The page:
Feb 01

Since General McChrystal originally posted his counter-insurgency guidance--and classified Rules of Engagement--pundits and bloggers in the right wing media have made quite a few accusations. Some have called Obama's new Rules of Engagement are an outrage. Some call them Rules of Endangerment. Some have said they put our Soldier's at risk. One blogger has even said that our Soldiers wonder who is the bigger enemy, the Taliban or Obama's Rules of EngagementHell, Marcus Lutrell wrote a whole book on 'em.

General McChrystal created a strict ROE for Afghanistan for a specific reason: to win. He modeled the new ROE on policies that have proven successful in Iraq and other counter-insurgencies.

And it is right he did so. Leaders must make the Rules of Engagement. While the Soldiers and NCOs on the ground makes the split second decisions about how to use ROE, leaders must establish the guidance.

This seems backwards to some people. Many Soldiers (and bloggers) think we should always trust the NCO on the ground. The thinking goes, "No politician in Washington, no General in the Pentagon, nor any staff officer at Bagram Air Field can make better decisions than the leaders on the ground." This is a false dilemma. Often, what Soldiers believe keeps them safe actually endangers the mission.

In war we have to do things that put our lives at risk. In a counter-insurgency, that means risking lives to save or limit civilian deaths. In World War II, storming the beaches of Normandy was excessively dangerous to our troops, but we had to do it. In counter-insurgency, a new ROE will make life more dangerous for Soldiers, but it will help us win.

But why do Leaders make the ROE?

COIN is a war of degrees. Traditionalists still expect Generals to move troops around on a big board the way Civil War generals did. Traditionalists still look for ways to attack the enemy, not protect the population. Traditionalists still want big operations. However, the wars in Iraq and Afghanistan are not about big maneuver operations; they are the sum total of small patrols repeated consistently over time. Generals no longer tell units how to maneuver, they make small changes in tactics and strategy that are repeated over time.

The rules of engagement are one tool they can use to make those changes.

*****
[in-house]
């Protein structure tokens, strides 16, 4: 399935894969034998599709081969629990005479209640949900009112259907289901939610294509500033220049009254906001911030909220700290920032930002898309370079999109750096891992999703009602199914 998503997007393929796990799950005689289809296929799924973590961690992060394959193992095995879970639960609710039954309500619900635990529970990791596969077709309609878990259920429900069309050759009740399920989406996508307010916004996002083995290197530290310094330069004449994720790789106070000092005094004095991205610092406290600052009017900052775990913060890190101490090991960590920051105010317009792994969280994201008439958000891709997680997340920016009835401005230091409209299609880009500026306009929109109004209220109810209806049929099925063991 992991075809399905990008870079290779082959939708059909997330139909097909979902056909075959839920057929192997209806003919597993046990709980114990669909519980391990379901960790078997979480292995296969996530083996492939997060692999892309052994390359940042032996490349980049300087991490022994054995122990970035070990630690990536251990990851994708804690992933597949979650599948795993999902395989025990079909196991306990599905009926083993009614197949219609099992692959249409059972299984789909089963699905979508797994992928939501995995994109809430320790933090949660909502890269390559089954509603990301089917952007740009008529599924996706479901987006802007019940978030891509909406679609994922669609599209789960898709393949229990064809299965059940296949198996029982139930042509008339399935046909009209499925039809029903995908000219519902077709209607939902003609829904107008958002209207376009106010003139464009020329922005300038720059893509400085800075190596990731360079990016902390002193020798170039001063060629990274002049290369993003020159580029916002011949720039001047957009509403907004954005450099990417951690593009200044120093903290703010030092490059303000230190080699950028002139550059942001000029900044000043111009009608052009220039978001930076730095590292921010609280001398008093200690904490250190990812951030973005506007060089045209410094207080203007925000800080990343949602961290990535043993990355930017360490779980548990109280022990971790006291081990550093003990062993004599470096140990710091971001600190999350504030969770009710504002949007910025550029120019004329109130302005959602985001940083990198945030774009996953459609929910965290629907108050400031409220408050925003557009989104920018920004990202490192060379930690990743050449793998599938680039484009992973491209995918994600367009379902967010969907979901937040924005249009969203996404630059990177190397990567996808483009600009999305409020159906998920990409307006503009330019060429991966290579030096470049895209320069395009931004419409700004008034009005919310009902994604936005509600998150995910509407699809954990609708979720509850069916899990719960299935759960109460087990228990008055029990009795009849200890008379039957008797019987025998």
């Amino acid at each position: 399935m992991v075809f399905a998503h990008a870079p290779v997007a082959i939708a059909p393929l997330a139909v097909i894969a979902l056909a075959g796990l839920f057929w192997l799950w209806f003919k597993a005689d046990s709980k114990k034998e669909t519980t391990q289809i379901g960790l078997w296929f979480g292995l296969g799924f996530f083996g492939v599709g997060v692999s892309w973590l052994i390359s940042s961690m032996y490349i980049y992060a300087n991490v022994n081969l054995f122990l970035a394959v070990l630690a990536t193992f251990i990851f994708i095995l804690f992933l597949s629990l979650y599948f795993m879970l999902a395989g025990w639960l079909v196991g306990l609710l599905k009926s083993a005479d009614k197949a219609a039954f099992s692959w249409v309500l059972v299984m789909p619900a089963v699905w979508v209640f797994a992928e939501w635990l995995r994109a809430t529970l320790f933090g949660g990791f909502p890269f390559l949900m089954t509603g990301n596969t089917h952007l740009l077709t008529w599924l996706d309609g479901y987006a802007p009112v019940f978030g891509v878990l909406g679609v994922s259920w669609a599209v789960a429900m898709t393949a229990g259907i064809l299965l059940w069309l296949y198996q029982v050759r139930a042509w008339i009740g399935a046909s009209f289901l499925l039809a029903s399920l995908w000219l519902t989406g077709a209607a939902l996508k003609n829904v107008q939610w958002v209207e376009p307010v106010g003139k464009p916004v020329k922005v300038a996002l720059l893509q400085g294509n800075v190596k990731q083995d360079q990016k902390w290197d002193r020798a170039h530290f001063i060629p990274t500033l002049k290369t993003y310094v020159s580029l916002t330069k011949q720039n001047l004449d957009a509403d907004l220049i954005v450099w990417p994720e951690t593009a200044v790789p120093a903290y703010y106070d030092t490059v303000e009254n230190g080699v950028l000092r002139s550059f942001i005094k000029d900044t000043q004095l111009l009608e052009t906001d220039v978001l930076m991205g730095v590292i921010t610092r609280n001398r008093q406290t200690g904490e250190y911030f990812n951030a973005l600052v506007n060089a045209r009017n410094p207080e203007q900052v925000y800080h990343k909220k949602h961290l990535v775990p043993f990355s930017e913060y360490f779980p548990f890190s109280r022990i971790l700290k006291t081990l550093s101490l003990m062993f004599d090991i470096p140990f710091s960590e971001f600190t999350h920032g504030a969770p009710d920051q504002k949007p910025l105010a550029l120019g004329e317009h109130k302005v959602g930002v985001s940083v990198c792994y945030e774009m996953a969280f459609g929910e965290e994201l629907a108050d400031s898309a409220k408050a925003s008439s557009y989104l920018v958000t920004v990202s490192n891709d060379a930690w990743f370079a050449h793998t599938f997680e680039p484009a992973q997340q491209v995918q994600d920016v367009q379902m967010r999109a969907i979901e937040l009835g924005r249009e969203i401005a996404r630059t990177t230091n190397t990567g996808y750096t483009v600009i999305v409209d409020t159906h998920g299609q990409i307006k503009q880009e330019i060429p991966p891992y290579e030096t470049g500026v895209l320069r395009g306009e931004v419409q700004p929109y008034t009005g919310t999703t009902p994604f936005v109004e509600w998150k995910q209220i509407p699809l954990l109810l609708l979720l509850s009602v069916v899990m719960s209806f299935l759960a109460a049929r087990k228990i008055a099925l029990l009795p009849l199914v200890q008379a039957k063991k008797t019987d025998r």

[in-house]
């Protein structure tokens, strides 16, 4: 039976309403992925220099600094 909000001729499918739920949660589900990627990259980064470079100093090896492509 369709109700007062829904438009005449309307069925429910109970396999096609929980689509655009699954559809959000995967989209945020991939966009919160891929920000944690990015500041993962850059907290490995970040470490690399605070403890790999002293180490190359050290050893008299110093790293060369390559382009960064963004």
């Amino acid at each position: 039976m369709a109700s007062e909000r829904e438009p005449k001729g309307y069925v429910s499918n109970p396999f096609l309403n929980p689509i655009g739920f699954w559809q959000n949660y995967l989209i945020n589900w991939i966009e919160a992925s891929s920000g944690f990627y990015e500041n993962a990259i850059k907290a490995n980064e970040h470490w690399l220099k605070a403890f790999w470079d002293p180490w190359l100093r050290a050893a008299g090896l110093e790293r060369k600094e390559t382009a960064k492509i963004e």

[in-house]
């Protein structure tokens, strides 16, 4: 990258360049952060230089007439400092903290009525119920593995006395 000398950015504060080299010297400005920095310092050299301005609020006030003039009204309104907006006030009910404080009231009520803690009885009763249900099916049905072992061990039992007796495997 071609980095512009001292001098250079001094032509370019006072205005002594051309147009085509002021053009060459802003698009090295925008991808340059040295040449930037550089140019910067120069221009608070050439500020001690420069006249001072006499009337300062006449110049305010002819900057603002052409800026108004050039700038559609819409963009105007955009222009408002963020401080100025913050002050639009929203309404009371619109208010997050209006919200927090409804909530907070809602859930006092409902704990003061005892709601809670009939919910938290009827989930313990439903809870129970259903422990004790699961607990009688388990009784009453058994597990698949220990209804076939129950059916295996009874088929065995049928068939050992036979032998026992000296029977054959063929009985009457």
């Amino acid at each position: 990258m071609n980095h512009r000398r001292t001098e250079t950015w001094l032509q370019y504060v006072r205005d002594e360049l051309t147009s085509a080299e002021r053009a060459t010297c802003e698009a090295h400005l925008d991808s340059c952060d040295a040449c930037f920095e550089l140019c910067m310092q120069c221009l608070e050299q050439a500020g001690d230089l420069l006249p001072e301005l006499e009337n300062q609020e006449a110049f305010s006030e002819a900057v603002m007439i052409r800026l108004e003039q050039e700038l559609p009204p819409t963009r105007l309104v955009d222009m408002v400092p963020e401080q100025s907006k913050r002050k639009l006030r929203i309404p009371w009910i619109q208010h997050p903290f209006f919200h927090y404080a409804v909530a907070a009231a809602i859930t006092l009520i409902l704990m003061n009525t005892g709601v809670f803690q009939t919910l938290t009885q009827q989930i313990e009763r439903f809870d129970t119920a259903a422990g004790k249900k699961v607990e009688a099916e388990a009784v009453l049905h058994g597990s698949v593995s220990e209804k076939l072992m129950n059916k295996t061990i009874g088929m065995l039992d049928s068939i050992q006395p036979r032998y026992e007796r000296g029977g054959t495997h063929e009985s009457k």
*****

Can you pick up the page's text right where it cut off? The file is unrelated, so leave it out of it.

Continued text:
The FM 3-24, the new counter-insurgency manual, describes the paradoxes of defeating an insurgency. One of those paradoxes is that wildly engaging (and missing) the enemy makes the counter-insurgent look weak. Another is that killing the enemy frequently costs you support and makes the enemy stronger. These two ideas don’t make sense in regular war, but counter-insurgency is counter-intuitive.

Soldiers, non-commissioned officers, and officers new to counter-insurgency do not fully understand political war. ROE exists to force soldiers to follow good counter-insurgency theory, even though it seems counter-intuitive.

Jan 29

(Spoiler warning: This post contains minor spoilers for Orson Scott Card's Ender's Game.)

In my second to last post on Ender’s Game, I described how Ender Wiggins, the novel's eponymous hero, is the paragon of intelligence--specifically, I described his ability to see beyond accepted paradigms. But it is his second intelligence trait that makes him a superior leader, his empathy. His greatest gift, it is also his curse.   

From the beginning to the end, Ender tries to understand those around him. People are puzzles to him, like the math equations he does in his head. Ender asks himself what motivates Bonzo Madrid to lead so poorly, he questions Colonel Graff on why he leads the way he does, and he wonders why his brother Peter hates him. He knows the most important thing he can understand is people.

Or should I say Ender tries to understand intelligent beings, including Earth's alien enemies, the buggers. When he plays “Buggers and Astronauts” with his brother Peter before leaving for Battle School, Ender imagines himself as a Bugger. He tries to feel what they feel, asking himself what they think, morally reversing himself into their position. At school, he watches every video he can about the Buggers. The first time an adult honestly answers his questions, Ender asks about the Buggers.